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Nicole Williams

Nicole Williams

Posted April 9, 2009 | 03:31 PM (EST)

How to Fire a Friend


Tuesday morning, 10 a.m.: Your boss calls you into her office to give you some bad news. The market has taken a hit and it's time for the company to scale back. Your job is safe, but your co-worker Julie's is not. And since you're technically her supervisor, you have the dirty job of giving her the boot.

Firing someone is bad. Firing a workplace friend is worse. Much worse. There isn't a lot that can be done to make this terrible task easier, but some clear guidelines will help you gear up for the dirty deed.

Be prepared. HR should have a file on each and every employee, including any reviews, feedback, or critiques that have been given. Even if you gave the reviews, re-familiarize yourself with what's in that folder. Knowing her job description, what was expected from the position, and how she did (or didn't) do her job well is important, especially when she demands to know why she -- and not the slacker in the next cubicle -- is being shown the door.

Rehearse your speech. Firing a friend is extra hard. This is why it is important to take a few minutes to think carefully about what you need to say and how you're going to say it. Do not take lessons from Donald Trump! Offer a softer "You're fired!" by apologizing, gently explaining that she no longer has a job with the company, offering the reason why (economy, poor job performance, downsizing), and then seamlessly moving into any important details like finishing projects, severance, last day, etc.

Do it quickly. Don't rush or be too blunt, but don't turn the firing into an emotional sob session. Yes, you may be friendly, but you were her supervisor first, and when the time comes to fire someone, you must act as a professional. Even if you feel terrible about the situation or know inside gossip, never divulge this information. Vow to make the situation as quick and painless as possible and know that this may demand a high level of poise and professionalism.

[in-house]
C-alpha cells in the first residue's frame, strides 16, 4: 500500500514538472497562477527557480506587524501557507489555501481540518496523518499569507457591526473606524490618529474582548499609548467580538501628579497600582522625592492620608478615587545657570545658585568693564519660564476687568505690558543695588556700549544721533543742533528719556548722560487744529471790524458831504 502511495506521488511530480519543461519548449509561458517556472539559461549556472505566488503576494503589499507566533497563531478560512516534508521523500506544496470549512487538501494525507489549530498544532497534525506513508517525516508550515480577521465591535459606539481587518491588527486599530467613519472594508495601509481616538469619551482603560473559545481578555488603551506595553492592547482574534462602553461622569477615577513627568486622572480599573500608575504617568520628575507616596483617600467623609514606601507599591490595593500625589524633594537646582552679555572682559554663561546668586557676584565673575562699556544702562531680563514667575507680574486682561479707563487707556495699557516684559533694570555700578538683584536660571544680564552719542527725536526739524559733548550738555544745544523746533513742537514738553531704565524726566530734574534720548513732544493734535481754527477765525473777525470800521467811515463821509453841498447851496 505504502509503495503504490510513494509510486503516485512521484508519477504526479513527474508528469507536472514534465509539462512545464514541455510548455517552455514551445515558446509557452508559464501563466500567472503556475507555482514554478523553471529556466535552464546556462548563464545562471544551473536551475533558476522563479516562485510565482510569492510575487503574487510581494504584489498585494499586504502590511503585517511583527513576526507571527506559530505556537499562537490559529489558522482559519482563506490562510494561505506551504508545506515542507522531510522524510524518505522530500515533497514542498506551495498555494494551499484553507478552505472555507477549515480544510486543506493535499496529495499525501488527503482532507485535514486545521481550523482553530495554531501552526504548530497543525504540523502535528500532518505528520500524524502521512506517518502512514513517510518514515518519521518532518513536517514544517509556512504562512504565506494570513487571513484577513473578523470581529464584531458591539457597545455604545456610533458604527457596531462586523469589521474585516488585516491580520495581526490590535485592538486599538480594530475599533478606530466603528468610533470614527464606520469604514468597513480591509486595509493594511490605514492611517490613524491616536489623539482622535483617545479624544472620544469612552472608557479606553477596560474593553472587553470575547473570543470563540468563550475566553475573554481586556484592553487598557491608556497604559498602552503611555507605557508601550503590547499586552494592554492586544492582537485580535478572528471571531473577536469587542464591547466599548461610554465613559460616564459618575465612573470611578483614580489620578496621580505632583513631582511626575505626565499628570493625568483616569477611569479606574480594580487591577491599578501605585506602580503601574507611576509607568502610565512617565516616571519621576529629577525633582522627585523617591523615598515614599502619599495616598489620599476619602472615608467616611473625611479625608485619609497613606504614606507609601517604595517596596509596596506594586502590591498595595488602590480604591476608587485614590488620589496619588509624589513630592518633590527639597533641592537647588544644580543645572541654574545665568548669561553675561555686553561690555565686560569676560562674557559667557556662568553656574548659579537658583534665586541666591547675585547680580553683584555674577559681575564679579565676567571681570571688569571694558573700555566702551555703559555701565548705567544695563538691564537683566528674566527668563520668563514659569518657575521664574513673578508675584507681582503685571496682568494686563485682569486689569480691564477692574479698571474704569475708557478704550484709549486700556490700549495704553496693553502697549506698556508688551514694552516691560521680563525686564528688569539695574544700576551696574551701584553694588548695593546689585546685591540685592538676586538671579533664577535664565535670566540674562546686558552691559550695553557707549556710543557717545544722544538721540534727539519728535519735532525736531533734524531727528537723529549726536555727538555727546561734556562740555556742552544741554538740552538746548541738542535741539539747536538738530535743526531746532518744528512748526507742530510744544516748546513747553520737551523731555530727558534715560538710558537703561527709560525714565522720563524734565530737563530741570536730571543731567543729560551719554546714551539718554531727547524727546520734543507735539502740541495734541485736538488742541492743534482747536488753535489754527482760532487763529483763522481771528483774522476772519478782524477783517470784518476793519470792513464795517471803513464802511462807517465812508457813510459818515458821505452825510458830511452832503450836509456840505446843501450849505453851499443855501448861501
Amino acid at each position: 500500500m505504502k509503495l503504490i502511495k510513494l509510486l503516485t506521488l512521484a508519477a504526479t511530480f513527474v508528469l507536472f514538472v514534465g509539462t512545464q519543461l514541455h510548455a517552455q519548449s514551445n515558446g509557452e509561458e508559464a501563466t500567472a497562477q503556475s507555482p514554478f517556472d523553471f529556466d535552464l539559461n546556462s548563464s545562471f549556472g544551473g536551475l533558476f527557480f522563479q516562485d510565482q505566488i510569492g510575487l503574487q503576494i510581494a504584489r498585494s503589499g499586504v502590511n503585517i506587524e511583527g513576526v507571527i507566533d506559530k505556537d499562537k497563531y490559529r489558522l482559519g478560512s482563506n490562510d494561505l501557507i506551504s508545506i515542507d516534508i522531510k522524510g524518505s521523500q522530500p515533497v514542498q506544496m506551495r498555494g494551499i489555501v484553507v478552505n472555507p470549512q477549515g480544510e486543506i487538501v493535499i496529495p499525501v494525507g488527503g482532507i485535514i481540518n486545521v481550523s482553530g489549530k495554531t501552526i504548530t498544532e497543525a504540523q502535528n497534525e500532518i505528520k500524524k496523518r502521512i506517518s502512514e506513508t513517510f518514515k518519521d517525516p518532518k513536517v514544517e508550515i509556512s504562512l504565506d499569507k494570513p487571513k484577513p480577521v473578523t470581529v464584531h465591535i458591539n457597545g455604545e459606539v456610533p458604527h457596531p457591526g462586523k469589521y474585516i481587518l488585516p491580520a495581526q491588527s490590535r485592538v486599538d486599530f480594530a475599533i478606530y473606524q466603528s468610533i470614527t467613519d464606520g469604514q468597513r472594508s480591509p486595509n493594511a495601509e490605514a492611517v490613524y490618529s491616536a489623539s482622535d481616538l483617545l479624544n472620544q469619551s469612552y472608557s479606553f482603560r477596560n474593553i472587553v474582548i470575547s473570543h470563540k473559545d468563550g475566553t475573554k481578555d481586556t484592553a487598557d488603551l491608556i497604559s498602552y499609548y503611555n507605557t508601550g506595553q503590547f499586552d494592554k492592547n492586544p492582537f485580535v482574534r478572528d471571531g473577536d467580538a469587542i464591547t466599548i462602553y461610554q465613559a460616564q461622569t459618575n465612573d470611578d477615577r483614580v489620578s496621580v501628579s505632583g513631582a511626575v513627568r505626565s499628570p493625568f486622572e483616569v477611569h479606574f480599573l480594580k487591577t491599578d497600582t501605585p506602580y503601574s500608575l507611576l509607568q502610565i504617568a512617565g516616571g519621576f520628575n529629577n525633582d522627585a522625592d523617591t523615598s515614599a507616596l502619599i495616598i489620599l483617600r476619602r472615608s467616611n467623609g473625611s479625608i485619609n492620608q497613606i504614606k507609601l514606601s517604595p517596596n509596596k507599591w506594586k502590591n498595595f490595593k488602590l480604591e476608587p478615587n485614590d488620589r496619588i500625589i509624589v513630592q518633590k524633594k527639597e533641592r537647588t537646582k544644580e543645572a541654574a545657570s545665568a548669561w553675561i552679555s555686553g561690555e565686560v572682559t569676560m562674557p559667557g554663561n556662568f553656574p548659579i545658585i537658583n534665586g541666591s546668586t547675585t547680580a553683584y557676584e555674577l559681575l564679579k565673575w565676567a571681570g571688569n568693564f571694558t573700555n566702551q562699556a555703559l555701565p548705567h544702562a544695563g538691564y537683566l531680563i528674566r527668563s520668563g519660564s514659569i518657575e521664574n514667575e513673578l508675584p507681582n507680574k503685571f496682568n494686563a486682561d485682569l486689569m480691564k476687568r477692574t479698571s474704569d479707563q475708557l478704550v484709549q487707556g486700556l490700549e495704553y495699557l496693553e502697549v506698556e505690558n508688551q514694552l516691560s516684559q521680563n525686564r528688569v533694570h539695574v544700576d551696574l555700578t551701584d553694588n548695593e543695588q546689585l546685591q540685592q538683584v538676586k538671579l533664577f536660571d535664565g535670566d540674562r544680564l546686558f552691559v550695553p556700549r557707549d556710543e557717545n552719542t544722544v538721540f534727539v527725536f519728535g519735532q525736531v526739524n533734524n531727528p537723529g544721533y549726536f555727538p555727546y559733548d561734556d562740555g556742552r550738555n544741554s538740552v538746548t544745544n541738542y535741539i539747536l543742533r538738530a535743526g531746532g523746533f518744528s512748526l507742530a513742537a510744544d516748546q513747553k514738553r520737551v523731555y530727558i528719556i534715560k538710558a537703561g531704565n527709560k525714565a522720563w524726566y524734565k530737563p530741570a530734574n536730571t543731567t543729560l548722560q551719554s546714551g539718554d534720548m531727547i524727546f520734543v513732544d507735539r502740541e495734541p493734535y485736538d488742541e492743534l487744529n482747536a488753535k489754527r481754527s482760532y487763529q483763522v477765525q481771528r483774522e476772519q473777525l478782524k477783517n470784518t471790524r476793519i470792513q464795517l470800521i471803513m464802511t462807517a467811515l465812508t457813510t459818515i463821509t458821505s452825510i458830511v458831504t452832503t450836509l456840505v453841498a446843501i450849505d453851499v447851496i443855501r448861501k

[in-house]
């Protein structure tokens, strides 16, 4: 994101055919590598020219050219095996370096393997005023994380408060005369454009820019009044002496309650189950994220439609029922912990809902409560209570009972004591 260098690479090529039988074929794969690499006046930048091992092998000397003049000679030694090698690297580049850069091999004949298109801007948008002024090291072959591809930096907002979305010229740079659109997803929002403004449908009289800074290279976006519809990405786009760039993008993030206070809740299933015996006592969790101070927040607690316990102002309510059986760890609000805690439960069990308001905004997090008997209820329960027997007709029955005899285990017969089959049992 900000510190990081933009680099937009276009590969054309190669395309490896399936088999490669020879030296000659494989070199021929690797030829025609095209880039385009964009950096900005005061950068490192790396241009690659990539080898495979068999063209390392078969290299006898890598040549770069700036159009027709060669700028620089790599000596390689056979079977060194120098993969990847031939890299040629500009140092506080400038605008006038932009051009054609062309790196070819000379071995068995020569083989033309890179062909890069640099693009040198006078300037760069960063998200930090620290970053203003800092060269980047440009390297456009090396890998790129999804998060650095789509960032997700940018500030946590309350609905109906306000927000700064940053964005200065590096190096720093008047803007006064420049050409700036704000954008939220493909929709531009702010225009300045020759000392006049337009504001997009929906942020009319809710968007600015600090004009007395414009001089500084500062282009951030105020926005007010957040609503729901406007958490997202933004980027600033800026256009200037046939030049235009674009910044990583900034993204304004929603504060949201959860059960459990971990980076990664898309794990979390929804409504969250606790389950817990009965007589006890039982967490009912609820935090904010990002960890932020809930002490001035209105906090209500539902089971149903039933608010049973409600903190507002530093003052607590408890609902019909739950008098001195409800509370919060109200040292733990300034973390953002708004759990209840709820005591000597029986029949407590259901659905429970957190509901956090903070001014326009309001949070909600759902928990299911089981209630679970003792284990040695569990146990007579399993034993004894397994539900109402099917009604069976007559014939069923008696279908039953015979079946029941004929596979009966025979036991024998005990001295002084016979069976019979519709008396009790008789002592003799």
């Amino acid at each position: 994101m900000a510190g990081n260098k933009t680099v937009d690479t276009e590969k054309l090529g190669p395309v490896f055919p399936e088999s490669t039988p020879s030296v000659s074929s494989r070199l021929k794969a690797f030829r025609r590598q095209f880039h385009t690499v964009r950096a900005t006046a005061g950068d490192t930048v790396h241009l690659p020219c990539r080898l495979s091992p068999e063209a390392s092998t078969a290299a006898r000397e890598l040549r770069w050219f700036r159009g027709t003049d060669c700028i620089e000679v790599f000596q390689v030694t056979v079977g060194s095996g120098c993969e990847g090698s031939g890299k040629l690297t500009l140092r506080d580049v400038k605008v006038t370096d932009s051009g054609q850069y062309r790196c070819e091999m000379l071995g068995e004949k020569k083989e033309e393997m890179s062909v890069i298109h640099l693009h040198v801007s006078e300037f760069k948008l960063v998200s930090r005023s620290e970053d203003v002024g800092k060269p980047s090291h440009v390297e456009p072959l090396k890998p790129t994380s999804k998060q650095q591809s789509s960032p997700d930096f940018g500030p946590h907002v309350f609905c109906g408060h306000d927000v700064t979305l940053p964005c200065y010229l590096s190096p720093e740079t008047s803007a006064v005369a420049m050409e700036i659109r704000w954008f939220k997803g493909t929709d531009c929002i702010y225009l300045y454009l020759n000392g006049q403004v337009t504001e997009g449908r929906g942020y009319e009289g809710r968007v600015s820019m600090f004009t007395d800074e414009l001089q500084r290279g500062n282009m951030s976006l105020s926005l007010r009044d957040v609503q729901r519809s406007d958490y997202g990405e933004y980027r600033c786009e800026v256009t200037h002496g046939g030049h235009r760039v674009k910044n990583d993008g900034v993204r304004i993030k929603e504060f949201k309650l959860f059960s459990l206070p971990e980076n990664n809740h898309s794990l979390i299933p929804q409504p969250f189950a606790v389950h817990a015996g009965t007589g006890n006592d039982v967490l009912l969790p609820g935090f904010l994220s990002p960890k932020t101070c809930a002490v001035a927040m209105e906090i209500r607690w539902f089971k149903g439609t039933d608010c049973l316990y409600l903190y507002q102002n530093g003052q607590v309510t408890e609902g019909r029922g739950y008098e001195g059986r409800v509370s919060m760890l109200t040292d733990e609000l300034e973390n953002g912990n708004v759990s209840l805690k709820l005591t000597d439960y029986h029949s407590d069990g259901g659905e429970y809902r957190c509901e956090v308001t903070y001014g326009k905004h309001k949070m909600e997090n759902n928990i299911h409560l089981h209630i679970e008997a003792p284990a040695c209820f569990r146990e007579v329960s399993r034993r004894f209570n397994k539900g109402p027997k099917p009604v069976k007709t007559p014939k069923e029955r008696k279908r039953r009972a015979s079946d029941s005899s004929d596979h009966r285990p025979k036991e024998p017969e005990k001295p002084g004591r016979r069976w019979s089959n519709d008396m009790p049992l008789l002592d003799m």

Call in reinforcements. If you're worried or uncomfortable about the firing and how your co-worker may react, ask that an HR rep be present for the conversation. Explain to your boss that you've been friendly with the person being fired and you'd feel better if there was an additional person there to help provide support and document the interaction. Better to be safe than sorry.

Extend an olive branch. If you do want to remain friends outside of the office, send a brief e-mail (ideally from personal e-mail account to personal e-mail account) after she has been formally fired. Reiterate how sorry you are, pass along your personal contact information, and tell her you'd like to stay friends. Then wait. She may or may not take you up on your offer, and if she doesn't, you have to respect her wishes.